Twitter launches Blue subscription service in U.S., offers ad-free access to 300 news sites
Jack Dorsey, CEO of Twitter and co-founder & CEO of Square, speaks during the crypto-currency conference Bitcoin 2021 Convention at the Mana Convention Center in Miami, Florida, on June 4, 2021.
Marco Bello | AFP | Getty Images
Twitter on Tuesday launched its Blue subscription services for users in the U.S. and New Zealand.
The social media company has been testing the subscription product with Australian and Canadian users since June, but Tuesday marks the first time the feature is available to U.S. users. Twitter Blue costs $2.99 a month for iOS, Android and web users, the company said.
The subscription product includes special features reserved for Twitter power users, such as the ability to undo a tweet or customize the Twitter app icon. But the U.S. launch of Twitter Blue also comes with one major addition: access to ad-free articles from more than 300 U.S.-based news sites like The Washington Post, Rolling Stone, The Atlantic and Insider. It doesn’t include access to paywalled articles those news outlets may have, a Twitter spokesperson told CNBC.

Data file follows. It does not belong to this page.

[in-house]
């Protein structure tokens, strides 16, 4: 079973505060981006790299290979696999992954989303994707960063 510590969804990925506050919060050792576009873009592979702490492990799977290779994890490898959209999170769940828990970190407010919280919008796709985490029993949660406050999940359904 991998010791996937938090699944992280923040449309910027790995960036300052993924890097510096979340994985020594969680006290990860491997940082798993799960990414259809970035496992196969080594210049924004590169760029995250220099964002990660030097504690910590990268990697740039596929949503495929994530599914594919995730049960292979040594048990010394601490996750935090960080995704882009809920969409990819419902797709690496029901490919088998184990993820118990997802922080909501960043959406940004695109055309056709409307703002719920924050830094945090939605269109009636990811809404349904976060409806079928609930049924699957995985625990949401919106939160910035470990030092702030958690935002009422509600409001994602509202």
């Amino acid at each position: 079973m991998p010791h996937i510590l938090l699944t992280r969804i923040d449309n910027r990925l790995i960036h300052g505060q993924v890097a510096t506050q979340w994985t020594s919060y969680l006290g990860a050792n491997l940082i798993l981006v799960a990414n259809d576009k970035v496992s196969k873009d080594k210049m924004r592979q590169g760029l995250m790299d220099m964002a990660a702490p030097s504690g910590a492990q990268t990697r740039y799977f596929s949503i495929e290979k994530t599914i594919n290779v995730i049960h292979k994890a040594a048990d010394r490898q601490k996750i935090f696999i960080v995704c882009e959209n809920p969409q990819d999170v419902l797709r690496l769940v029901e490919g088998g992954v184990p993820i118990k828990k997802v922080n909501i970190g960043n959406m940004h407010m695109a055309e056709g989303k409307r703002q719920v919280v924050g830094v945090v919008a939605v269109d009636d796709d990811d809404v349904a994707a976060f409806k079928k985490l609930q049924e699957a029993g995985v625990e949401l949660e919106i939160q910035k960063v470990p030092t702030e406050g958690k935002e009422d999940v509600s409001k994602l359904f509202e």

With Twitter Blue, the company is making an attempt to diversify its revenue streams. Advertising makes up more than 89% of Twitter’s revenue, according to its third-quarter earnings report. The social media company set goals earlier this year to reach 315 million monetizable daily active users by the end of 2023 and double its annual revenue to $7.5 billion by the end of 2023.
Twitter will pay a portion of its users’ subscriptions to participating news sites based on what users read. Twitter Blue subscribers can see the impact of their reading habits through a transparency feature that shows how much money went to the news sites they visited.
“Our goal is that each site makes 50% more per person than they would make serving ads to that person,” Twitter’s senior director of product, Tony Haile, said in a briefing Monday. “At Twitter, we recognize that a great public conversation requires a thriving journalism ecosystem, so with Blue we’re not just trying to enable a better internet for subscribers but a better internet for journalism, too.”
Twitter also launched two new features for Twitter Blue users on Tuesday, including the ability to upload videos of up to 10 minutes in length. That’s more than the two minutes and 20 seconds limit that is available for standard Twitter users. Additionally, Twitter Blue users will be able to pin their most important DM conversations to the top of their inboxes, making them easier to find.
“What we really are trying to achieve here with the subscription is a set of features that we think resonate with the power users who want more control, want more customization over Twitter,” said Sara Beykpour, Twitter senior director of product.
The company declined to share how many users have subscribed to Twitter Blue since the service was launched for Canadian and Australian users in June.